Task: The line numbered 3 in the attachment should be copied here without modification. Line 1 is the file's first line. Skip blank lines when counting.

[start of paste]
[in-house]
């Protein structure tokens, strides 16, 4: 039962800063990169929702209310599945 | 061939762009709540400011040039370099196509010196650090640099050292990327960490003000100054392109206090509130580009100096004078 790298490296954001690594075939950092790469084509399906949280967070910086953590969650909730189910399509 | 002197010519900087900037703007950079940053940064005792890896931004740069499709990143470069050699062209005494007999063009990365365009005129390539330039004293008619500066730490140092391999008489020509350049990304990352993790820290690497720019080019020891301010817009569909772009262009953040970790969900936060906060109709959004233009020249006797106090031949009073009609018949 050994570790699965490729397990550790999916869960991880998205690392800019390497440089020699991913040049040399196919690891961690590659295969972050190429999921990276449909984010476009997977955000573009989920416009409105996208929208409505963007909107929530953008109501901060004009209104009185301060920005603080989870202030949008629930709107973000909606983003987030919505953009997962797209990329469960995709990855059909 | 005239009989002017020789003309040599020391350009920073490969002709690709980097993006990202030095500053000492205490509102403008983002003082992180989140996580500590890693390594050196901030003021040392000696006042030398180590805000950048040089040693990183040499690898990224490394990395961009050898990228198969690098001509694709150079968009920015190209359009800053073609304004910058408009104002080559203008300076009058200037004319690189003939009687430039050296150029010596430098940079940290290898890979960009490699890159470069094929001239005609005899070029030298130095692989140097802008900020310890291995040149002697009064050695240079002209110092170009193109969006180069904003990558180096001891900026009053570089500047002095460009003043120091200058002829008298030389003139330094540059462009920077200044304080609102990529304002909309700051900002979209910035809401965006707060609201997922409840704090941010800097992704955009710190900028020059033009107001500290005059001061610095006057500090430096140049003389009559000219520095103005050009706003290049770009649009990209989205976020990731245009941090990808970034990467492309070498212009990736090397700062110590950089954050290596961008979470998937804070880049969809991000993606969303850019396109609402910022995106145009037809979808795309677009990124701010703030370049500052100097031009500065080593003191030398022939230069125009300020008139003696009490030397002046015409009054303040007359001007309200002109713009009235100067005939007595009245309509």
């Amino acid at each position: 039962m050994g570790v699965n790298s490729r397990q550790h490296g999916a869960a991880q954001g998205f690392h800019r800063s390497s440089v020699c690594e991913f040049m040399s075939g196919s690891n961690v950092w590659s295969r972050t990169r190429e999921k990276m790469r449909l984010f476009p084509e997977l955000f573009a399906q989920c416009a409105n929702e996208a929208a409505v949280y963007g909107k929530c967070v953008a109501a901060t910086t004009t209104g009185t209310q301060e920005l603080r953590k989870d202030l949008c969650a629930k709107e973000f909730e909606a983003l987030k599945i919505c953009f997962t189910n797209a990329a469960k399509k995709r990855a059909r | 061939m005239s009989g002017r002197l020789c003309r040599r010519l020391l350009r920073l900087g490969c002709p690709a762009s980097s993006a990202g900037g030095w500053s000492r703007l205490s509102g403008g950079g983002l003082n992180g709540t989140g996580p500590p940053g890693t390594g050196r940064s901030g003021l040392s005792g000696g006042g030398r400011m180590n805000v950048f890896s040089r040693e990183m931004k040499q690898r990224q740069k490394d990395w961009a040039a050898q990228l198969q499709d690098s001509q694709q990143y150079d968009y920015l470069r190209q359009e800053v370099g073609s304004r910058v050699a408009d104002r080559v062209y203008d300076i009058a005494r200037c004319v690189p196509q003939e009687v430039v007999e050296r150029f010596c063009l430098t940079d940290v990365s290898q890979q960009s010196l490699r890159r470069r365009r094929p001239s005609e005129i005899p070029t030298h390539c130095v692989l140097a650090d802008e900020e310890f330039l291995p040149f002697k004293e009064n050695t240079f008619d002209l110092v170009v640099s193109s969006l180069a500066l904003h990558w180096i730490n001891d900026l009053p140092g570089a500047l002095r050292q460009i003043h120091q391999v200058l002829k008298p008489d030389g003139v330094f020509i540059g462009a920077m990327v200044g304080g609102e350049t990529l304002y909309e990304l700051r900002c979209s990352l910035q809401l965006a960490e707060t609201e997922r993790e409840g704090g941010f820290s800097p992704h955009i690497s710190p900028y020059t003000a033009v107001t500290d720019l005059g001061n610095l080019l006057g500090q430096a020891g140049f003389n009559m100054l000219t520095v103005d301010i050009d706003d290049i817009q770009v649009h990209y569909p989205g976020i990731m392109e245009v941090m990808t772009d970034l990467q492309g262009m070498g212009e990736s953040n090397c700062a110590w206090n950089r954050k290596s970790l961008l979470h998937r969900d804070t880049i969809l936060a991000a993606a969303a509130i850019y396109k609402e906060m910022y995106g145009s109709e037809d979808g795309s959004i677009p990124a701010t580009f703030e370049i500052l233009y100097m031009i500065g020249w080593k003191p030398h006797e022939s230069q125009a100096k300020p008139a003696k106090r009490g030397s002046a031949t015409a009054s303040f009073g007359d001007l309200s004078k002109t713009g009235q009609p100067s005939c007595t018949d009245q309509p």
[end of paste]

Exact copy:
């Amino acid at each position: 039962m050994g570790v699965n790298s490729r397990q550790h490296g999916a869960a991880q954001g998205f690392h800019r800063s390497s440089v020699c690594e991913f040049m040399s075939g196919s690891n961690v950092w590659s295969r972050t990169r190429e999921k990276m790469r449909l984010f476009p084509e997977l955000f573009a399906q989920c416009a409105n929702e996208a929208a409505v949280y963007g909107k929530c967070v953008a109501a901060t910086t004009t209104g009185t209310q301060e920005l603080r953590k989870d202030l949008c969650a629930k709107e973000f909730e909606a983003l987030k599945i919505c953009f997962t189910n797209a990329a469960k399509k995709r990855a059909r | 061939m005239s009989g002017r002197l020789c003309r040599r010519l020391l350009r920073l900087g490969c002709p690709a762009s980097s993006a990202g900037g030095w500053s000492r703007l205490s509102g403008g950079g983002l003082n992180g709540t989140g996580p500590p940053g890693t390594g050196r940064s901030g003021l040392s005792g000696g006042g030398r400011m180590n805000v950048f890896s040089r040693e990183m931004k040499q690898r990224q740069k490394d990395w961009a040039a050898q990228l198969q499709d690098s001509q694709q990143y150079d968009y920015l470069r190209q359009e800053v370099g073609s304004r910058v050699a408009d104002r080559v062209y203008d300076i009058a005494r200037c004319v690189p196509q003939e009687v430039v007999e050296r150029f010596c063009l430098t940079d940290v990365s290898q890979q960009s010196l490699r890159r470069r365009r094929p001239s005609e005129i005899p070029t030298h390539c130095v692989l140097a650090d802008e900020e310890f330039l291995p040149f002697k004293e009064n050695t240079f008619d002209l110092v170009v640099s193109s969006l180069a500066l904003h990558w180096i730490n001891d900026l009053p140092g570089a500047l002095r050292q460009i003043h120091q391999v200058l002829k008298p008489d030389g003139v330094f020509i540059g462009a920077m990327v200044g304080g609102e350049t990529l304002y909309e990304l700051r900002c979209s990352l910035q809401l965006a960490e707060t609201e997922r993790e409840g704090g941010f820290s800097p992704h955009i690497s710190p900028y020059t003000a033009v107001t500290d720019l005059g001061n610095l080019l006057g500090q430096a020891g140049f003389n009559m100054l000219t520095v103005d301010i050009d706003d290049i817009q770009v649009h990209y569909p989205g976020i990731m392109e245009v941090m990808t772009d970034l990467q492309g262009m070498g212009e990736s953040n090397c700062a110590w206090n950089r954050k290596s970790l961008l979470h998937r969900d804070t880049i969809l936060a991000a993606a969303a509130i850019y396109k609402e906060m910022y995106g145009s109709e037809d979808g795309s959004i677009p990124a701010t580009f703030e370049i500052l233009y100097m031009i500065g020249w080593k003191p030398h006797e022939s230069q125009a100096k300020p008139a003696k106090r009490g030397s002046a031949t015409a009054s303040f009073g007359d001007l309200s004078k002109t713009g009235q009609p100067s005939c007595t018949d009245q309509p």